Brainier Bucket: Meyerhoffer wearing the ms1 near his home and studio in Montara, California
Brainier Bucket: Meyerhoffer wearing the ms1 near his home and studio in Montara, California (Gregg Segal)

Cooler Heads Prevail

With his slick new ms1 helmet, gear guru Thomas Meyerhoffer continues to reinvent technical style

Brainier Bucket: Meyerhoffer wearing the ms1 near his home and studio in Montara, California

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IN THE SIX YEARS SINCE Thomas Meyerhoffer developed the predecessor of the iMac at Apple Computer and quit to open his own design business, the 38-year-old has dedicated himself to putting technology in the service of sport. Between 1999 and 2000, he crafted four top-selling high-end ski goggles for Smith: the Alias, V3, Triad, and Anthem. In 2002, he reinvented snowboard bindings for Flow, combining the easy-in, easy-out of a step-in with the control of a strap-in. And in July his streamlined, zero-graphics Neil Pryde windsurf sails earned the Industrial Designers Society of America’s Gold IDEA award.

With his latest elegant creation, the ms1 snow-sports helmet for Scott, Meyerhoffer is showing no signs of slowing down. The ms1 hits stores in October with all the features of top-of-the-line melon protectors (adjustable ventilation, goggle retention clips, ultralight weight), plus Meyerhoffer’s sleek, technical look. He calls it “a membrane to keep your head cool.”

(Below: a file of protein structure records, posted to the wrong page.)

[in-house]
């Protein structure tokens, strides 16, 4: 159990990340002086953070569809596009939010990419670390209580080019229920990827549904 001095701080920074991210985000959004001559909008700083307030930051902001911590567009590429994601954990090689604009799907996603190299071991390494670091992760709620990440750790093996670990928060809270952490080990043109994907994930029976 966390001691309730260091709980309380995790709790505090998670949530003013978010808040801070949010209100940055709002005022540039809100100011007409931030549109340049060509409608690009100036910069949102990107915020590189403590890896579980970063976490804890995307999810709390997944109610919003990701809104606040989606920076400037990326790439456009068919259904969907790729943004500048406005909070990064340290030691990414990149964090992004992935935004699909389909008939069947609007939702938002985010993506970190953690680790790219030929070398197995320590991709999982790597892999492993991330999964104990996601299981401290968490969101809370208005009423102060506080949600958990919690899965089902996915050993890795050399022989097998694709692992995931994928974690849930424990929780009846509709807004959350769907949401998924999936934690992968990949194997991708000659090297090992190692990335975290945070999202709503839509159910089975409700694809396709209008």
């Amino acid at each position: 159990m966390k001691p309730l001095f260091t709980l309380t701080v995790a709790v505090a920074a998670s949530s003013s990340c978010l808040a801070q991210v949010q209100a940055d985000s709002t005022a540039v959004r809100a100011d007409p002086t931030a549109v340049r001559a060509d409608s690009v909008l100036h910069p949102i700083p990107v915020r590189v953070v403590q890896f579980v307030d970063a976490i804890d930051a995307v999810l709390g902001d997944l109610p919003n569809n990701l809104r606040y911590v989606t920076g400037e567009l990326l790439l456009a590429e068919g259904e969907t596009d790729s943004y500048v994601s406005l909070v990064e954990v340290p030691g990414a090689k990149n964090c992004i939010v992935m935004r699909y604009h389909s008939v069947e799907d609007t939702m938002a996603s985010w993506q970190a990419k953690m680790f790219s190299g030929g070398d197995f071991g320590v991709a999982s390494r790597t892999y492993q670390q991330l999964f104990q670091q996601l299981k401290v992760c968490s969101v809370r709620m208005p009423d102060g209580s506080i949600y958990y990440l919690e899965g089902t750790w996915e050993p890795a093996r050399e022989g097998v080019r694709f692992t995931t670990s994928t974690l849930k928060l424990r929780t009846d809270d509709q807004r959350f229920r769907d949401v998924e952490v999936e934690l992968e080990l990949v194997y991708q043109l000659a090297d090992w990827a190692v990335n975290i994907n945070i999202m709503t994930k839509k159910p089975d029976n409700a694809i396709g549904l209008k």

In daily life, Meyerhoffer embodies his own Scandinavia–meets–Santa Cruz aesthetic, with a 1965 Ford Cobra and bodega-cum-studio in Montara, on California Highway 1. He’s Swedish-born, but a committed California longboarder. He consults with pro athletes on all sports designs but also tests products himself. To try out the ms1, Meyerhoffer went spring skiing in Switzerland with Scott product manager Thomas Schumacher. “There is a section of Verbier that had some good powder in April,” Meyerhoffer recalls. “We hiked up in the sun wearing the helmets, to see how much we would sweat, and realized we were cooler with the helmets on than off.” Meyerhoffer is just now showing up on the radar of outdoor-gear designers, who laud his ability to fuse performance engineering with a clean, pared-down style. “Great sport products need to balance weight, strength, and cost,” says Andrew McLean, 42, a ski mountaineer and designer for Black Diamond. “His stuff does that and is also 100 percent functional.”

Pleased with the ms1, Scott has signed Meyerhoffer to a winter-hardware exclusive. This means more on-the-job skiing and boarding—and more sessions riding his 9.4-foot Joel Tudor for inspiration. “Surfing makes me forget everything that I should do and lets me think about things I could do,” he says. “In trying to stop thinking about design, I end up finding some of my best solutions.”

From Outside Magazine, May 2003 Lead Photo: Gregg Segal